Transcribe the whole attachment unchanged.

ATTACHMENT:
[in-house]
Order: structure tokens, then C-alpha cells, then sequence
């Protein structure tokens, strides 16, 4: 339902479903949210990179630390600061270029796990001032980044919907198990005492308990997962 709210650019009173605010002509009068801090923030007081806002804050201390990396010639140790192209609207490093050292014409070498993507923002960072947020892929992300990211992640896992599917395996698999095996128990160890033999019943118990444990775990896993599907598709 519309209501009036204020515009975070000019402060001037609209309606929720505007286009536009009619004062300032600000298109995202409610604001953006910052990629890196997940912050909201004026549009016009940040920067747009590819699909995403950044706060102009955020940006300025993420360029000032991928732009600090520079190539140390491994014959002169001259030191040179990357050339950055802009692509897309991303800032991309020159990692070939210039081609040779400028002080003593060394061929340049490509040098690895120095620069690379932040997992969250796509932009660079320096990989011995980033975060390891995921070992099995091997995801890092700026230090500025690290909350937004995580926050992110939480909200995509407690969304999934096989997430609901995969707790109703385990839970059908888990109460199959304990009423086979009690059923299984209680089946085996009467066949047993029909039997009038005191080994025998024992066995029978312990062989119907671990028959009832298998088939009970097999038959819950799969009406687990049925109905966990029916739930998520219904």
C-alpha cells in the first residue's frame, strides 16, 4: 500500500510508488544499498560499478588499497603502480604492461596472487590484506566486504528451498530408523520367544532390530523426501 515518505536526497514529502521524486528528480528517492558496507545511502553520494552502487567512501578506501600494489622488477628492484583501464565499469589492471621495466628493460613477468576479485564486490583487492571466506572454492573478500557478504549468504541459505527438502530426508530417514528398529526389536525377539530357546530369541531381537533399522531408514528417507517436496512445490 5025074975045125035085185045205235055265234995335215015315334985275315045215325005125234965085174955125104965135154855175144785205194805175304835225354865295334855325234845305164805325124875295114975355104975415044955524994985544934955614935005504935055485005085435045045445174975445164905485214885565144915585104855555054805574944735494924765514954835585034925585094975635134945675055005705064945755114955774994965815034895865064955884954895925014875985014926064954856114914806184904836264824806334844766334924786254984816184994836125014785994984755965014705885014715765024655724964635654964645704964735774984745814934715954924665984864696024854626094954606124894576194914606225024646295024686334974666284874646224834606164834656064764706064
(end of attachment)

[in-house]
Order: structure tokens, then C-alpha cells, then sequence
């Protein structure tokens, strides 16, 4: 339902479903949210990179630390600061270029796990001032980044919907198990005492308990997962 709210650019009173605010002509009068801090923030007081806002804050201390990396010639140790192209609207490093050292014409070498993507923002960072947020892929992300990211992640896992599917395996698999095996128990160890033999019943118990444990775990896993599907598709 519309209501009036204020515009975070000019402060001037609209309606929720505007286009536009009619004062300032600000298109995202409610604001953006910052990629890196997940912050909201004026549009016009940040920067747009590819699909995403950044706060102009955020940006300025993420360029000032991928732009600090520079190539140390491994014959002169001259030191040179990357050339950055802009692509897309991303800032991309020159990692070939210039081609040779400028002080003593060394061929340049490509040098690895120095620069690379932040997992969250796509932009660079320096990989011995980033975060390891995921070992099995091997995801890092700026230090500025690290909350937004995580926050992110939480909200995509407690969304999934096989997430609901995969707790109703385990839970059908888990109460199959304990009423086979009690059923299984209680089946085996009467066949047993029909039997009038005191080994025998024992066995029978312990062989119907671990028959009832298998088939009970097999038959819950799969009406687990049925109905966990029916739930998520219904």
C-alpha cells in the first residue's frame, strides 16, 4: 500500500510508488544499498560499478588499497603502480604492461596472487590484506566486504528451498530408523520367544532390530523426501 515518505536526497514529502521524486528528480528517492558496507545511502553520494552502487567512501578506501600494489622488477628492484583501464565499469589492471621495466628493460613477468576479485564486490583487492571466506572454492573478500557478504549468504541459505527438502530426508530417514528398529526389536525377539530357546530369541531381537533399522531408514528417507517436496512445490 5025074975045125035085185045205235055265234995335215015315334985275315045215325005125234965085174955125104965135154855175144785205194805175304835225354865295334855325234845305164805325124875295114975355104975415044955524994985544934955614935005504935055485005085435045045445174975445164905485214885565144915585104855555054805574944735494924765514954835585034925585094975635134945675055005705064945755114955774994965815034895865064955884954895925014875985014926064954856114914806184904836264824806334844766334924786254984816184994836125014785994984755965014705885014715765024655724964635654964645704964735774984745814934715954924665984864696024854626094954606124894576194914606225024646295024686334974666284874646224834606164834656064764706064